J ALLERGY CLIN IMMUNOL FEBRUARY 2003
RATIONALE: Since indoor allergen sources are affected by home and climatic characteristics, we determined in Florida homes: (1) mite numbers; (2) Group 1, mite allergen (MA) and mite antigen (MAG); (3) Bla g2, cockroach allergen (GCA) and cockroach antigen (GCAG); (4) correlations with home characteristics; (5) allergen versus antigen levels correlations. METHODS: Mites were counted in 396 bedroom dust samples from different homes, MA and GCA measured using mAbs, and MAG and GCAG using polyclonal antibodies. Home characteristics were evaluated by questionnaire. RESULTS: (1) mites were present in 97.7% (294 _+418 mites/g), MA in 94% (0.8 + 0.99 rag/g), and MAG in 99.5% (351.2 _+603.9 rag/g) homes; (2) GCA was absent and GCAG present in all samples (1,738 ___2,709 mg/g); (3) there are positive correlations between mites and MA (r = 0.24, p < 0.05), mites and MAG (r = 0.34, p < 0.001), and MA and MAG (r = 0.34, p < 0.001); (4) mite numbers are negatively associated with pets (r = -0.22, p < 0.001), air conditioning use (r = ~3.31, p < 0.001) and positively with house age (r = 0.17, p < 0.05); and (5) GCAG is associated with vacuuming frequency (r = 0.14, p < 0.05). CONCLUSIONS: MAG is more sensitive than MA measurement or mite counting to detect mite infestation. The presence of GCAG in bedroom dust suggests that cockroach infestation is common in Florida. Antigen quantification might be more appropriate than allergen measurement for indoor environmental control studies.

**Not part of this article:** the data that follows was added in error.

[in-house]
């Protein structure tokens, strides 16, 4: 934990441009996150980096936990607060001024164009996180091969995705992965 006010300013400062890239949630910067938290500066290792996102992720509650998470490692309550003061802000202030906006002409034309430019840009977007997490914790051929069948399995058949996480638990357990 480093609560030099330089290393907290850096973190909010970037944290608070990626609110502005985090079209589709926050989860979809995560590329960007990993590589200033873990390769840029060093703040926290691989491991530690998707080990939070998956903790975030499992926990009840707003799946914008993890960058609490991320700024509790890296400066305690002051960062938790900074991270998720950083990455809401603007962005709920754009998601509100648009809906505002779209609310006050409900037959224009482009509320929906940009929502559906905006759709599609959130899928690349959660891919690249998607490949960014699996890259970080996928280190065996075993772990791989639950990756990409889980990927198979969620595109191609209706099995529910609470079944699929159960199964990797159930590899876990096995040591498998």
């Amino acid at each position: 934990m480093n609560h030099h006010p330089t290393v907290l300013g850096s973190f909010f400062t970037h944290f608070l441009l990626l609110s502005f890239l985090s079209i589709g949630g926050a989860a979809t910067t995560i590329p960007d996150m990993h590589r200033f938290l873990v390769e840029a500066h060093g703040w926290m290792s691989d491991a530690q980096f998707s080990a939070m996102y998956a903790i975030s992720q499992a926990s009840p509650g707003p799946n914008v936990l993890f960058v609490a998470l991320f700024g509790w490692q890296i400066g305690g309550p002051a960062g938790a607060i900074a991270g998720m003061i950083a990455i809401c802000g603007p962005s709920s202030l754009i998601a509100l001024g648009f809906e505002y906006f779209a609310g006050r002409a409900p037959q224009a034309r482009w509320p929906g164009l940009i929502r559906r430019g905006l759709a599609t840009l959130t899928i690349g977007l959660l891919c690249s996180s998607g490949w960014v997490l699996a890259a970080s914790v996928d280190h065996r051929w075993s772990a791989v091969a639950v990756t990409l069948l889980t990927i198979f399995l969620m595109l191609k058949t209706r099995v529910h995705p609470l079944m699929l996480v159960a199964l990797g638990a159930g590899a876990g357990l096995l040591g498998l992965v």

Funding: AAFA, Florida Chapter
1049 Domestic Mite Sensitization in German Patients--Including Chortoglyphusarcuatus and Gohieria fusca H. Miisken j, J. T. Franz 2, U. Schlensog 3, A. Heutelbeck 4, T. Schulz 4, C. Junghans4, P. Tucholla4, P. Hallier 4, K. C. Bergmann J; IAllergy and Asthma Clinic, Bad Lippspringe, GERMANY, 2Applied Biology, University of Paderborn, GERMANY, 3Hycor Biomedical, Kassel, GERMANY, 4Georg-August-University, G6ttingen, GERMANY. RATIONALE: There is limited knowledge about the allergological importance of domestic mites such as Chortoglyphus arcuatus and Gohieria fusca in Germany. METHODS: We studied 84 patients sensitized (RAST) with at least one of the mites Acarus siro, Lepidoglyphus destructor and Tyrophagus putrescentiae. Additional specific IgE determinations (HYCOR Biomedical) were performed in these patients with 9 domestic mites in total, including Chortoglyphus arcuatus and Gohieriafusca. The protein pattern of different mite extracts were studied using SDS-PAGE. RESULTS: The frequency of sensitization concerning the individual mites ranged from 20% (Euroglyphus maynei) to 92% (Dermatophagoides pteronyssinus and D. farinae). Specific IgE to Chortoglyphus arcuatus and Gohieria fusca was found in 77% and 46% respectively. For most of the extracts SDS-PAGE revealed protein patterns ranging from 14-94 kD, especially in the 14-21 and 28-30 kD range respectively. Chortogl)phus arcuatus showed a protein band between 28-30 kD. No distinct bands were found for Gohieria fusca. CONCLUSIONS: Patients with sensitization to domestic mites frequently exhibit specific lgE to different species at the same time, explainable by cross reactive allergens or coexisting sensitizations. Chortoglyphus arcuatus and Gohieria fusca are frequent sensitizers in German patients. The protein pattern of different mite extracts show similarities, probably due to common allergens.
Comparisonof Swiffer| to a Standard Electrostatic Cloth in Reducing Allergen Levels in Day Care Centers
M, Rezvani 1, R, Floyd 2, A. Perez 3, B. Lanphear4, L. Levine 3, J. A. Bernstein2; qnternal Medicine, Jewish Hospital of Cincinnati, Cincinnati, OH, 2Internal Medicine/Division of Immunology/Allergy Section, University of Cincinnati College of Medicine, Cincinnati, OH, 3Environmental Health, University of Cincinnati College of Medicine, Cincinnati, OH, 4General Pediatrics/Division of Epidemiology, Children's Hospital Medical Center, Cincinnati, OH. R A T I O N A L E : Daycare center (DCC) studies indicate that changing